They continued their shows in Florida until their traveling schedule just became too much to keep up with, eventually having to give up their television work. They recorded at Johnny’s Used Cars in Baltimore, Maryland for Wango Records in December, 1963.
At the first Wango session Carter only played the guitar, because he was too hoarse to sing. Jack Cooke, who joined Ralph playing bass on June 23, 1970, a job he still holds, sang lead and harmony on the session. Others involved in the session were, Ralph, banjo, lead and tenor vocals, George Shuffler, lead guitar, lead and harmony vocals, and Henry Dockery, bass fiddle, and harmony vocals. They recorded again for Wango in 1964, and this time Carter was in fine shape. Wango albums 103, 105, and 106 were released under the name John’s Gospel Quartet and 104 as John’s Country Quartet. These have been reissued on County Records 753, The Unclouded Day; 739, Long Journey Home; 754, Stanley Brothers, Volume 4; and 738, That Little Old Country Church House.
The list of musicians, in addition to those already named, that played or recorded with the Stanley Brothers, reads like a “Who’s Who of Bluegrass.” Les Woodie, Ralph Mayo, Chubby Anthony, Benny Martin, “Howdy” Forrester, Vernon Derrick, Red Stanley, Curley Lambert, Bill Napier, Bobby Osborne, Earl Taylor, Ernie Newton, Curley King, Al Elliott, who also played “Towser Murphy,” Johnny Bonds, “Chick” Stripling, who tap danced and did comedy, Larry Sparks, and Vernon McIntyre, Jr. The Stanley Brothers recordings have been released on more than eighty five albums.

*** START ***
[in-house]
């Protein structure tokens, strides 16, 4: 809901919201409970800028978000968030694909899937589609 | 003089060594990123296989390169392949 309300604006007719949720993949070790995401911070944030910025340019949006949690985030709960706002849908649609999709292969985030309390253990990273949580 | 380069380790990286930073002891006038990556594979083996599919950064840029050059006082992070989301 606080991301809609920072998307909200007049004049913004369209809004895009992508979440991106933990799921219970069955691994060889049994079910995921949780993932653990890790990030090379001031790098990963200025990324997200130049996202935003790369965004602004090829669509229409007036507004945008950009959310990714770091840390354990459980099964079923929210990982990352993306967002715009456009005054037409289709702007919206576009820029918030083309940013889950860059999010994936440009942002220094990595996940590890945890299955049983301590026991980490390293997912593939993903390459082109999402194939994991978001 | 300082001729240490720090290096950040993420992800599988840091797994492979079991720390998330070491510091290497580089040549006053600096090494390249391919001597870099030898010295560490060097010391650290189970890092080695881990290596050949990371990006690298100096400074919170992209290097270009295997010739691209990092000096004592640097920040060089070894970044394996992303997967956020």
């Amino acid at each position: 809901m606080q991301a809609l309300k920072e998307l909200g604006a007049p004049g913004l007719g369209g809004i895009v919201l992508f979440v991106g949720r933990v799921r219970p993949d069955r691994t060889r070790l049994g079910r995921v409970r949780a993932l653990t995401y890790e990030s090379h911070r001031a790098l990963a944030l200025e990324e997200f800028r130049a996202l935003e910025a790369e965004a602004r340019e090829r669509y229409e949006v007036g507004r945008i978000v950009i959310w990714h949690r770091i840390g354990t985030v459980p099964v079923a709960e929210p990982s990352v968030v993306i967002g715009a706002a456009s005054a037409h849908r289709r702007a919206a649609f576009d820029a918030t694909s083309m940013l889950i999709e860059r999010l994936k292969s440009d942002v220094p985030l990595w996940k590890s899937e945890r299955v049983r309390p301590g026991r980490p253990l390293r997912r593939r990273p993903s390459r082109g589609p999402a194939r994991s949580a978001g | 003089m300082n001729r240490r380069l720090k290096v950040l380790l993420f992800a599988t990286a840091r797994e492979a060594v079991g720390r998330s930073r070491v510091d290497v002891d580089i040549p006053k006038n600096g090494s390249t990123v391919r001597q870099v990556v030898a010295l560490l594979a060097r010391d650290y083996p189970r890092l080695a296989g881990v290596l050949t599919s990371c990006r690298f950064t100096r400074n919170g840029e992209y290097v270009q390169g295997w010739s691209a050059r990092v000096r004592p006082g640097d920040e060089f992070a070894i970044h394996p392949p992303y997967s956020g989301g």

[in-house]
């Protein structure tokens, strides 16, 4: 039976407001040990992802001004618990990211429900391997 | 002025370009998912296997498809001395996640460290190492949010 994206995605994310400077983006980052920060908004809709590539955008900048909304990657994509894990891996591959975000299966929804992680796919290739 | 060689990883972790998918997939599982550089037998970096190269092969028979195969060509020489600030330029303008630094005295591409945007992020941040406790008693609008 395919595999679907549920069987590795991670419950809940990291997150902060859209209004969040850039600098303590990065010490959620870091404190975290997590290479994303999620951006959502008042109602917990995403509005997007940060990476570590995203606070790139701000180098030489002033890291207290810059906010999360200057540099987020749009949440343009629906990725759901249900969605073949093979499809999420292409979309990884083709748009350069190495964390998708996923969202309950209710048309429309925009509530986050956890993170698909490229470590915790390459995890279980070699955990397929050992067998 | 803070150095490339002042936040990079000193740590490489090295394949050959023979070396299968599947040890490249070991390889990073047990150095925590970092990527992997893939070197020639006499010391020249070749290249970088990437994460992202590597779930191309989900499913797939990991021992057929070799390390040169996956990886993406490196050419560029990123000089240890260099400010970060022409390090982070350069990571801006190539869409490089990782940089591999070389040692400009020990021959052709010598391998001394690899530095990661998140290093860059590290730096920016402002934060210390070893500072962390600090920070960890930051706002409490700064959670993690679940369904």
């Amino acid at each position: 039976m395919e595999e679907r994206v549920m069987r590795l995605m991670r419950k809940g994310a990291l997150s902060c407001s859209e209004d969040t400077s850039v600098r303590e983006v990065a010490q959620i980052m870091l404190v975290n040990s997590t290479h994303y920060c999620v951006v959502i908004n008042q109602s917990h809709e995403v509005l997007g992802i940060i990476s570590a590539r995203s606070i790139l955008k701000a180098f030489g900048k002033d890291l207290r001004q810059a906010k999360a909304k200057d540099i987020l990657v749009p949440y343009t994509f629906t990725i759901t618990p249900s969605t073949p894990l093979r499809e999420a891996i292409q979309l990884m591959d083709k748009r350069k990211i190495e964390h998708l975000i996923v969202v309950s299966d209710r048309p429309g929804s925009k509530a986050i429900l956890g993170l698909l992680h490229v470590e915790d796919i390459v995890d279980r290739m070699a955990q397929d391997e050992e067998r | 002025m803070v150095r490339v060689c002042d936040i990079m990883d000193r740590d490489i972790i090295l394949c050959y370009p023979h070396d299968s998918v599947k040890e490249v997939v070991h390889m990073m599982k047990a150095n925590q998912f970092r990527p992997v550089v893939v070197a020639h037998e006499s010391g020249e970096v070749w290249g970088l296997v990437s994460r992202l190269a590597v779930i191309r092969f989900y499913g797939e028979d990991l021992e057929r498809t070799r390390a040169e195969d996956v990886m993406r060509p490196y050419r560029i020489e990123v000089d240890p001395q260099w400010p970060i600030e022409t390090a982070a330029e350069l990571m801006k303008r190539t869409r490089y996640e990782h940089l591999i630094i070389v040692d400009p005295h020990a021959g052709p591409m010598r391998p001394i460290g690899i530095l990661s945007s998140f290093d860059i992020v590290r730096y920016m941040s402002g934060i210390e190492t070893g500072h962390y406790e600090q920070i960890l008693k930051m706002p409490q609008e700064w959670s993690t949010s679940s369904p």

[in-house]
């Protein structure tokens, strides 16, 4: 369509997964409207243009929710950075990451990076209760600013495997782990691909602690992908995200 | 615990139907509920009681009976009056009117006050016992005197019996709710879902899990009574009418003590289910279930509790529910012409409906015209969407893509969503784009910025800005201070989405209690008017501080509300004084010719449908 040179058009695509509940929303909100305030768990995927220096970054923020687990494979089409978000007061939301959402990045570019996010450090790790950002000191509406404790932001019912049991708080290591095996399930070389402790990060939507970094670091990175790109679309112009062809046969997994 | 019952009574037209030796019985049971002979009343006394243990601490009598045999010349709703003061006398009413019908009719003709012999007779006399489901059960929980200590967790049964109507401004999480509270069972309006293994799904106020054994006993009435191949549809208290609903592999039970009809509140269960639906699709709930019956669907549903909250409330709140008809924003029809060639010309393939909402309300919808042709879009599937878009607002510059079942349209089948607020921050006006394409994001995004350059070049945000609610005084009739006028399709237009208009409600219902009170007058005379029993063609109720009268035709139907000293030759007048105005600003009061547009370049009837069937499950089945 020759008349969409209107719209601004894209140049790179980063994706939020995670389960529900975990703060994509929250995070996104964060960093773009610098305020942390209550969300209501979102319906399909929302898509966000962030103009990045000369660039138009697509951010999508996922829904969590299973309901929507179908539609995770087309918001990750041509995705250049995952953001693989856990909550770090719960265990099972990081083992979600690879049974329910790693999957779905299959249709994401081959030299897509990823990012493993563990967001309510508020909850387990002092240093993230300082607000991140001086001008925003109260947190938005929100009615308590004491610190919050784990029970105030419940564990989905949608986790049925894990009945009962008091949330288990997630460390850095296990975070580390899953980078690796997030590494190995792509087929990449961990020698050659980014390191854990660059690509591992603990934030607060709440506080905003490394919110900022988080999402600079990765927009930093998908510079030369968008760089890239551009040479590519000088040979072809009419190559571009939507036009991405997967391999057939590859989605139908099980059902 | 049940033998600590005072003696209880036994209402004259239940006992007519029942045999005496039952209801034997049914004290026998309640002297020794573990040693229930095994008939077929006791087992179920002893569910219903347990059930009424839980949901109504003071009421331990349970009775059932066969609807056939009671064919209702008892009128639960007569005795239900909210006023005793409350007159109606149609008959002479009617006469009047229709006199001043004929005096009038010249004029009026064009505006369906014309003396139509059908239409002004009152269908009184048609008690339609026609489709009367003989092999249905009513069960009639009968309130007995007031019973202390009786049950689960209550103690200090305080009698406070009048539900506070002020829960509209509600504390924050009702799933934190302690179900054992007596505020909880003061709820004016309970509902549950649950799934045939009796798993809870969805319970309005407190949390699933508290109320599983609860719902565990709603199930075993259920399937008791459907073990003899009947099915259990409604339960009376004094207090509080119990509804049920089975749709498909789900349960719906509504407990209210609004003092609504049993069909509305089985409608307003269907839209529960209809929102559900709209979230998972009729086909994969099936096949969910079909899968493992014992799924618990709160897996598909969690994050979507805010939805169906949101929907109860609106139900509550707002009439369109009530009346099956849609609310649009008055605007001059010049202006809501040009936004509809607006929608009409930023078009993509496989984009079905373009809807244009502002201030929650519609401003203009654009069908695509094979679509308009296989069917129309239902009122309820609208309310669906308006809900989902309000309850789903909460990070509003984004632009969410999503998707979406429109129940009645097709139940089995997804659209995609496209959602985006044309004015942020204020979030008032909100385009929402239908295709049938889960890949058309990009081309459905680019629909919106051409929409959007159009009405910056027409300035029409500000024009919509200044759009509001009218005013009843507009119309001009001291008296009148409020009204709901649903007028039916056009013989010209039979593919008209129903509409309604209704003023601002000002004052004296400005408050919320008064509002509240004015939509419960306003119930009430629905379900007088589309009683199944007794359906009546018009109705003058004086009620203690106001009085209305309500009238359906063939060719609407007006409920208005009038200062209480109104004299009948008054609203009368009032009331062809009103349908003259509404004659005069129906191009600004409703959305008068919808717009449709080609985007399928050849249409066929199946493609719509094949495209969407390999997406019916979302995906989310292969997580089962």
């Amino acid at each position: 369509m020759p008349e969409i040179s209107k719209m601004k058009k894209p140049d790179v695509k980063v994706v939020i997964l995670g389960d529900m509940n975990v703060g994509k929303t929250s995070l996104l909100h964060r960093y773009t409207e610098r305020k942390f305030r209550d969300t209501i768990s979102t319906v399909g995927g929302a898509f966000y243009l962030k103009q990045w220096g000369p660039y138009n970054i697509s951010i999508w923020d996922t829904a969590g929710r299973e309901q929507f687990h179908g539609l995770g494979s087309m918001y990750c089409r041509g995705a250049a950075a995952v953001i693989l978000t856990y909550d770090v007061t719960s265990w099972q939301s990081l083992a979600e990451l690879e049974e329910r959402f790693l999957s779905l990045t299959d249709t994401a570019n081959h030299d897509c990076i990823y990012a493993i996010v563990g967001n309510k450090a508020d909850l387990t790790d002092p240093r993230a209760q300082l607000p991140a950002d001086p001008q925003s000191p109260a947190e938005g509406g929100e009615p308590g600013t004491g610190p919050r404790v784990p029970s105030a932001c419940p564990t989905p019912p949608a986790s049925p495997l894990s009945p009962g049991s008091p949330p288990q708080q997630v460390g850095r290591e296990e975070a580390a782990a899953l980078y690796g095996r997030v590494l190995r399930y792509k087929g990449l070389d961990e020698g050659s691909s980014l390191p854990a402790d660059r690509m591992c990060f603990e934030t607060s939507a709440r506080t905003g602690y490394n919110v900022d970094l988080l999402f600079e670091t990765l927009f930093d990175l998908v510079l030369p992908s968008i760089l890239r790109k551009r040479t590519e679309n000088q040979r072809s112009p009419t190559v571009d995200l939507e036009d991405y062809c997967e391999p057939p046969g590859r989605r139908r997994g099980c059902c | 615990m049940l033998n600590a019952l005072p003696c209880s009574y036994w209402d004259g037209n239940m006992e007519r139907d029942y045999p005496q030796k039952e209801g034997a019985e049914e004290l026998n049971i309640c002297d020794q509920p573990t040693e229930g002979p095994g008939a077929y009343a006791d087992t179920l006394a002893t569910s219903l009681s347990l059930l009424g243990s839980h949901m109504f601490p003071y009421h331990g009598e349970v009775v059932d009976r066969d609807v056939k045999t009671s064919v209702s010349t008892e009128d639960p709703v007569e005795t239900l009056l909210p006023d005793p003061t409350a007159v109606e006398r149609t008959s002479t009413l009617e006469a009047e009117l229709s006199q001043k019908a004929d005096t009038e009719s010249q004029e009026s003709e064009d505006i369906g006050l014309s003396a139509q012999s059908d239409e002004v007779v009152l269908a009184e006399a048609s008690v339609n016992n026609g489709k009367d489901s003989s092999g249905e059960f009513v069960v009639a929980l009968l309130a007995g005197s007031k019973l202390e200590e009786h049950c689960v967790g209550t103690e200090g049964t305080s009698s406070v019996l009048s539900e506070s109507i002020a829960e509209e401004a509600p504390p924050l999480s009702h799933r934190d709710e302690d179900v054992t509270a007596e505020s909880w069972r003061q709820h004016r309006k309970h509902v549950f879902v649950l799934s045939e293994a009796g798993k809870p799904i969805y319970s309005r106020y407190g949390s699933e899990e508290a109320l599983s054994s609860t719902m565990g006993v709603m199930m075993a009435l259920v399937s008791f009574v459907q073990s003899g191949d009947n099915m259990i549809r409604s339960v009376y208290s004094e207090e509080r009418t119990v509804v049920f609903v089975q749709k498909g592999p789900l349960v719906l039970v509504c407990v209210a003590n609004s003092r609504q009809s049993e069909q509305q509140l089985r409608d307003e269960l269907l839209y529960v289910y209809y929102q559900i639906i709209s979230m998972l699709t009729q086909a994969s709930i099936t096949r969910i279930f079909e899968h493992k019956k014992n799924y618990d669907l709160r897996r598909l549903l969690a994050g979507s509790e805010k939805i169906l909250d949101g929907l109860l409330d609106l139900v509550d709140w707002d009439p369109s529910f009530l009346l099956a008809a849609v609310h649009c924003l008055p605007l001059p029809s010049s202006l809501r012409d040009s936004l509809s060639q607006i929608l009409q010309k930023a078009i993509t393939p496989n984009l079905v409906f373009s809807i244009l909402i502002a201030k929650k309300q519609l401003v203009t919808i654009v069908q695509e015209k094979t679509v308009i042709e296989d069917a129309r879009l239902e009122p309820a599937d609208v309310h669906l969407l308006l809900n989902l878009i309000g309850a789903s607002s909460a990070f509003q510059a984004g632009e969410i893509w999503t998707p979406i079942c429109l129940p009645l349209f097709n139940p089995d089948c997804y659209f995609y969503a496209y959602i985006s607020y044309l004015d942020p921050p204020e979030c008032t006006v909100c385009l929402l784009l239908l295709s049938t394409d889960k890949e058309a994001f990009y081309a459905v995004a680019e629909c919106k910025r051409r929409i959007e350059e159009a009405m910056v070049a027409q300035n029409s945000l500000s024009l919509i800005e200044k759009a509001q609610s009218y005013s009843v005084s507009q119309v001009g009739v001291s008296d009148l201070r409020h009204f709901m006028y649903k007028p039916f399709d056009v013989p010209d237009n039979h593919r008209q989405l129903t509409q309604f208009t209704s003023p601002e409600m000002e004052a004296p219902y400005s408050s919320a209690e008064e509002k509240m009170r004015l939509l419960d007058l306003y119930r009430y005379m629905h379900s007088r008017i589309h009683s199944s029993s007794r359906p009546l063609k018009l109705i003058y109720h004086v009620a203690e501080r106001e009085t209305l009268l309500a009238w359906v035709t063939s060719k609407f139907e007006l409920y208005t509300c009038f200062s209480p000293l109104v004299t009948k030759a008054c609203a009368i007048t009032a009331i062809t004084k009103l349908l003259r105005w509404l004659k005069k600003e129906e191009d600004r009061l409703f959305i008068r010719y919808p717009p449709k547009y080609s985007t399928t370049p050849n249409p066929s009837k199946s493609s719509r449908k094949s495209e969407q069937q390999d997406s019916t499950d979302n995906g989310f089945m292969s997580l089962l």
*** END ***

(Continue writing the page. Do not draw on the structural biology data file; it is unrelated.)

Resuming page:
The Stanley Brothers unique style, which has been called “Mountain Bluegrass,” endeared them to people around the world. Once they moved beyond copying Bill Monroe, the Stanley Brothers achieved their greatness by producing an identifiable sound: Carter wrote many, many great songs that are now considered Bluegrass classics.
They toured Europe in 1966. Their appearance in the Washington D. C. area the same year motivated the issue of a small newsletter. Vince and Diane Sims of Rockville, Maryland, and others were very concerned when the Stanley Brothers appearance attracted so few people. When they found that the people did not know about the show, because of little or no advertisement, they started a newsletter to inform Bluegrass people about concerts. From its beginnings in July 1966 on a hand cranked mimeograph machine in the Sims’ basement, it eventually became a Magazine, with Diane Sims as it’s first editor. That small “Newsletter” grew into the number one Bluegrass Music publication in the world, Bluegrass Unlimited magazine, now under the direction of Peter V. Kuykendall, who has been Editor and General Manager since 1970. Mr. Kuykendall also compiled a discography of the Stanley Brothers in 1961. The book The Stanley Brothers: A Preliminary Discography by Gary B. Reid, issued by Copper Creek Publications in 1984, is a continuation of that work.
Carter Stanley began to experience some serious health problems in the early to mid sixties, but he would continually tell Ralph, “I’ll be all right, don’t worry about me.” During their last years together, Carter, who was a fine band emcee, encouraged Ralph to introduce more songs on stage. Carter passed away on December 1, 1966 and was buried at their old home place, where Ralph hosts a Bluegrass festival each year. The last public appearance of the Stanley Brothers and their Clinch Mountain Boys occurred on October 21, 1966 in Hazel Green, Kentucky.